Build a Business Plan – Are You Building Your Business Blindly?

It has been said that there are two types of business entrepreneurs: Those that plan and those that fail. So do you really need a business plan? If you’re in business to succeed, YOU BET! Even having a simple business plan gives your business a road map to achieving your goals. It gives you a daily, weekly, monthly, and yearly synopsis of your business by keeping track of client activities, your expenses, and your income. Putting your plans in writing validates your business, provides insight and clarity, helps with the tracking of you business success by monitoring the activities, processes, and goals you’ve planned for yourself.

There are 5 basic reasons why you’ll want to prepare a business plan whether you are a start up or have been running a business without one:

1. Stay On Track. Having a business plan allows you to break down your goals and realize the validity of them. Your plan will accurately predict the number of prospects you need to interact with weekly, to determine how many prospects will then need to be converted to clients monthly, giving you a visual of the amount of activity that is needed to meet your sales goal. Your plan will also help you understand the value of each client, how much each client (on average) costs you to acquire and how much ROI they bring in. Example: if you are a retailer, how many customers need to walk though the door to reach the sales goal for the day? Do you average every fifth customer buys something, so that five customers walking in equals one sale? Your business plan will help you spell out these specifics and plan accordingly.

2. Bring Clarity to your goals. Define your goals and be very specific. Set your goals for 1 year out, and then go further to 5 and 10 years out. Be flexible and willing to adjust as you go. If you are a small business, your business plan should include your personal and family aspirations as well as those of the business. Because most small businesses are a family affair, you’ll want to align your personal goals and values with that of your business. It’s important that as a business owner, you don’t forget you have a life outside of business. Therefore, by aligning personal goals with your business goals, the less likely you’ll suffer from burn out and it will keep you from missed opportunities of a fulfilled life.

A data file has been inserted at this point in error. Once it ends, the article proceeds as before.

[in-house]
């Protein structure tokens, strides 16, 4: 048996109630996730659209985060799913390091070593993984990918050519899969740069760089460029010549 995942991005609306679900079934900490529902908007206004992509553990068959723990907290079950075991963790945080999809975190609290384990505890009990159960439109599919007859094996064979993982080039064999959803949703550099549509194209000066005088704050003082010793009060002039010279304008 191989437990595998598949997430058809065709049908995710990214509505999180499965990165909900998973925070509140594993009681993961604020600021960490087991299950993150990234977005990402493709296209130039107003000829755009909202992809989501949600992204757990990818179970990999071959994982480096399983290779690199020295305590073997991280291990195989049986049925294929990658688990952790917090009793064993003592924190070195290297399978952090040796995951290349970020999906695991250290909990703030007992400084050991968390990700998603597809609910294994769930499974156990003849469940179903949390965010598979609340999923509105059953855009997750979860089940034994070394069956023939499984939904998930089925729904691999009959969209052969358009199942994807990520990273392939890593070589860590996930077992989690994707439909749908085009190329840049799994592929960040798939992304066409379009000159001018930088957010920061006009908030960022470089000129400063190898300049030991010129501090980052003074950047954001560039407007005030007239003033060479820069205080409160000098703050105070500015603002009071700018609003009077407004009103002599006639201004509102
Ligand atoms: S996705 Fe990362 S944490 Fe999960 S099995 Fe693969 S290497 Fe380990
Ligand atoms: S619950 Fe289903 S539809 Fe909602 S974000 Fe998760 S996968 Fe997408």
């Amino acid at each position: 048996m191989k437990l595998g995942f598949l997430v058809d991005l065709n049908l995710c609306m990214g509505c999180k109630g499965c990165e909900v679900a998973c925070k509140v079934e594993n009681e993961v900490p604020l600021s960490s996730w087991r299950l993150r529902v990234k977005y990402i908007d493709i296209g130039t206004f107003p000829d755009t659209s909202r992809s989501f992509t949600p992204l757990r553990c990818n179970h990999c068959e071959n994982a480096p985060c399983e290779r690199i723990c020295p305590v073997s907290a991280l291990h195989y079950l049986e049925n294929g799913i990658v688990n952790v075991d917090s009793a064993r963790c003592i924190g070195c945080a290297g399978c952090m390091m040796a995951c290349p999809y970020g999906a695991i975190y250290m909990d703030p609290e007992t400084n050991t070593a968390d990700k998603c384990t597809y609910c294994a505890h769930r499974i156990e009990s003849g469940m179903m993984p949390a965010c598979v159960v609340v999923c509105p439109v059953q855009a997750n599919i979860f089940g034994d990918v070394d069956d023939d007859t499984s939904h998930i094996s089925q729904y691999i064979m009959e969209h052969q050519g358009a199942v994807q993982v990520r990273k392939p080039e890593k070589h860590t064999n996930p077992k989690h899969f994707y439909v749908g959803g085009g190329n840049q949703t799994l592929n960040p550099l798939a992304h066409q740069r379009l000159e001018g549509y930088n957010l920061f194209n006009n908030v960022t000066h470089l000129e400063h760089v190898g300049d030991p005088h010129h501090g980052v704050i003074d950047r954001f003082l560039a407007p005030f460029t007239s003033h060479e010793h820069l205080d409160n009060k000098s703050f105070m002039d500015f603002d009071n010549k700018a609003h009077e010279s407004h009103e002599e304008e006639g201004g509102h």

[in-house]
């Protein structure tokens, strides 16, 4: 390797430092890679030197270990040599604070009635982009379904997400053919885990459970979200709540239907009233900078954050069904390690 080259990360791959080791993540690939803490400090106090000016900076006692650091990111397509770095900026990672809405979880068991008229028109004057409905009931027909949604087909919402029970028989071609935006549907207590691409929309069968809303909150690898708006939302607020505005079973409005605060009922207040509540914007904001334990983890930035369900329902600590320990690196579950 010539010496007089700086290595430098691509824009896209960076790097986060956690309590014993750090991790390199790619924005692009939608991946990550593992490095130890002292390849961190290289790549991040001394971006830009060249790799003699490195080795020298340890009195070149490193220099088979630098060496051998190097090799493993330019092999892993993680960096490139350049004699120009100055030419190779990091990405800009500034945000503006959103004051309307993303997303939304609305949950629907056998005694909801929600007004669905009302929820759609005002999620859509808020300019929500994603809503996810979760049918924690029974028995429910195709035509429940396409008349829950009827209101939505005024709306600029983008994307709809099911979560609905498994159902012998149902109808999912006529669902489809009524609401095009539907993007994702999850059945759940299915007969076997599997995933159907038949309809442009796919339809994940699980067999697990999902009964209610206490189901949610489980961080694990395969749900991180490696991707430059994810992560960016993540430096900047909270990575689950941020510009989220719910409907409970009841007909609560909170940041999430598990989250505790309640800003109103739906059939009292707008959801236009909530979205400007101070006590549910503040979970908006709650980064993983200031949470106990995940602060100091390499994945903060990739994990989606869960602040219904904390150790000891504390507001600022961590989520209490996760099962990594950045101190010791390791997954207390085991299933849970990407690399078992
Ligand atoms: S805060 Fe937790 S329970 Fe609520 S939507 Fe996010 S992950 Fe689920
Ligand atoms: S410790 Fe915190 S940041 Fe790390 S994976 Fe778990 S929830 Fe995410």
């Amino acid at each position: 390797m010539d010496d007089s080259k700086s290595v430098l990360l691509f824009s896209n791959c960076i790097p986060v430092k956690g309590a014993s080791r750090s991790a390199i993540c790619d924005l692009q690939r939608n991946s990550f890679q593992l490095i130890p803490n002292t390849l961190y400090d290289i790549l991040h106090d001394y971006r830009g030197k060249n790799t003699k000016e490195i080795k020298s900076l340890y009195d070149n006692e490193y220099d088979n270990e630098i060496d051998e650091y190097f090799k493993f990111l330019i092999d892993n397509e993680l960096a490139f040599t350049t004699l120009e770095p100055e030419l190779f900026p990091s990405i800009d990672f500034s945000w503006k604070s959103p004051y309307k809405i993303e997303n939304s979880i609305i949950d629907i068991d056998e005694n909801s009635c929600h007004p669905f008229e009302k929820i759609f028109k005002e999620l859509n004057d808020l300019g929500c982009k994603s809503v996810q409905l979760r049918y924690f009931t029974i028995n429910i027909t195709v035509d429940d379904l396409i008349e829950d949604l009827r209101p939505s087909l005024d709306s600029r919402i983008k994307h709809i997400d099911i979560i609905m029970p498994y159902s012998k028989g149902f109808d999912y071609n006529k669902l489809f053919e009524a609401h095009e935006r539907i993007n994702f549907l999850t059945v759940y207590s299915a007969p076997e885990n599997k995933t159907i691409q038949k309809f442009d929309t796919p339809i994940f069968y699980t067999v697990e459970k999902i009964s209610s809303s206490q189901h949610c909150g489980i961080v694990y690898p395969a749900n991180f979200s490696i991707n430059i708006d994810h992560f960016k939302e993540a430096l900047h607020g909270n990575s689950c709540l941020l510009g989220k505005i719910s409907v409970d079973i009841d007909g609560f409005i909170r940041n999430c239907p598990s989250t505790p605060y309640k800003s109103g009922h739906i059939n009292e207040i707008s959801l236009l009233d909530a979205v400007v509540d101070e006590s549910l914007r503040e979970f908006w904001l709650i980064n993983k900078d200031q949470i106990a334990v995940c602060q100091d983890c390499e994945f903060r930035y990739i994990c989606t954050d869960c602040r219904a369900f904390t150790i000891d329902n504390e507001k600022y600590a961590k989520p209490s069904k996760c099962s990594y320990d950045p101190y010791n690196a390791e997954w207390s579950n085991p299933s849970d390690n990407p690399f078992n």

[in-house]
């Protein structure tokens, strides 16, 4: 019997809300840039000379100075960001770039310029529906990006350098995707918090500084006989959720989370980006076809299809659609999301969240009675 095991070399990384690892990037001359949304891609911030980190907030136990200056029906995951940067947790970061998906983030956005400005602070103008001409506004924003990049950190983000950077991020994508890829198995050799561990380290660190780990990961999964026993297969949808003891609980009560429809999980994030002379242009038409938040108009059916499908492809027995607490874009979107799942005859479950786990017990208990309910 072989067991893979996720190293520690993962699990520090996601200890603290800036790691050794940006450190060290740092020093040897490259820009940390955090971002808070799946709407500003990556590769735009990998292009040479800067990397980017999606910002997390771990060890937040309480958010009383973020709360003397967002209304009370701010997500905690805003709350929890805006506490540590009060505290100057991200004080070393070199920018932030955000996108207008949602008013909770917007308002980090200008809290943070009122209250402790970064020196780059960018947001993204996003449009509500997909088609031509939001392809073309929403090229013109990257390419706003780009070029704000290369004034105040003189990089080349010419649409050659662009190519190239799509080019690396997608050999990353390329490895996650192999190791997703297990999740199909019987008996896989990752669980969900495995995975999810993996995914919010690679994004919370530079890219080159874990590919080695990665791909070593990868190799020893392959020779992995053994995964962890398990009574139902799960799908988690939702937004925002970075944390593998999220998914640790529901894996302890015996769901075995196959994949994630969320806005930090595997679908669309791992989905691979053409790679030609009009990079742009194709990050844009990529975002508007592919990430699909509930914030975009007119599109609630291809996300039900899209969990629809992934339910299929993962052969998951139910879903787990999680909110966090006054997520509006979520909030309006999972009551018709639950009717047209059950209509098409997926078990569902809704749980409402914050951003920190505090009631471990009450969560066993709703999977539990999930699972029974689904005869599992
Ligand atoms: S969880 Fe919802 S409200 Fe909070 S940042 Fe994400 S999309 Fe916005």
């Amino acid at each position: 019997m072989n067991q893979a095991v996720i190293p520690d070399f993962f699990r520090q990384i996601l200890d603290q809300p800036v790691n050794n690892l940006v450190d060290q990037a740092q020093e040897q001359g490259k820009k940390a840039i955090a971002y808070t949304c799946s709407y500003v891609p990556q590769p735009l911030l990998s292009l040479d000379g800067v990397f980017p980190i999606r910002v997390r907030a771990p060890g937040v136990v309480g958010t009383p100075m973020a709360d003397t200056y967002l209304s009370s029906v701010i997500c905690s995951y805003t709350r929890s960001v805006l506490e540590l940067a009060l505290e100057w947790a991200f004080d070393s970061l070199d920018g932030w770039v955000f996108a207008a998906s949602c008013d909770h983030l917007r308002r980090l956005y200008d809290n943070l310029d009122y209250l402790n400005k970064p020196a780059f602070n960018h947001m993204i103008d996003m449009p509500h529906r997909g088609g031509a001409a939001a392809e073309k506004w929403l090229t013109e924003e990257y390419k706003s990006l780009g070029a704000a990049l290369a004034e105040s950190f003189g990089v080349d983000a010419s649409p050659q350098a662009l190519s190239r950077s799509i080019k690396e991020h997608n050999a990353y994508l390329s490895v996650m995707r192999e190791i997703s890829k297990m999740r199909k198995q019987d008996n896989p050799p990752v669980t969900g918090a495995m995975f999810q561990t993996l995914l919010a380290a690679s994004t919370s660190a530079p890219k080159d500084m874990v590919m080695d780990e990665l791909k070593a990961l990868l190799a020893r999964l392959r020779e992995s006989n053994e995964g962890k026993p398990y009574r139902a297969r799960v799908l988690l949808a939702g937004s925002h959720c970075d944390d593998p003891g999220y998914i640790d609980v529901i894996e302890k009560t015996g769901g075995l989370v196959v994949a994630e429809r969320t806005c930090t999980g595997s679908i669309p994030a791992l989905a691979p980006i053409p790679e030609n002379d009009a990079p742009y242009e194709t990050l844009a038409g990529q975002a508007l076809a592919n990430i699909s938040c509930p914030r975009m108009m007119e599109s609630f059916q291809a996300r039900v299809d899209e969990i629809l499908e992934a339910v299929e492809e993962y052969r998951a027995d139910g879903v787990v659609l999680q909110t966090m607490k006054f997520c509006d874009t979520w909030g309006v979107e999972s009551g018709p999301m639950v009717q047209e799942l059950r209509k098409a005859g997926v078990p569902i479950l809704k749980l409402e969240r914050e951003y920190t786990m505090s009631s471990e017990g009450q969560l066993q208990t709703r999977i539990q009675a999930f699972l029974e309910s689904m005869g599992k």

3. Keeping priorities in order. Your business plan should include an activity schedule, much like you may already use in planning your daily schedule. The activity schedule in your business plan, however, will help you streamline your activities; help you to manage your time more efficiently and effectively. It will help hold you accountable to timelines and schedules that are vital to business growth.

4. Know your budget. The main segment of your business plan is the budget. Once you have clarity on your goals and priorities, you will need to know what is available to you, when, and for what activity. The danger of not having a budget is that you run the risk of quickly moving though the funds available to you keep your business operational.

5. Keep track of clients. Use a Contact Management System, in other words a database, to keep track of your clients, manage their wants and needs, and when and what they last purchased from you. This data will help create a well-organized marketing plan, help with forecasting, and give you tremendous market research as you continually work to build a relationship with your clients.

Having a business plan enables you to ask very pertinent questions about yourself, your business and the business environment (your marketplace) that you are currently in. It helps you to identify all the potential risks your business can face – the “What if’s”. By identifying a business strategy ahead of time, the easier it will be to understand your direction, your budgets, schedules, and how to market to your target audience.

How to Write a Perfect Business Plan

The importance of having a business plan cannot be underestimated. Very few businesses survive without a business plan.

These questions might help you get started writing: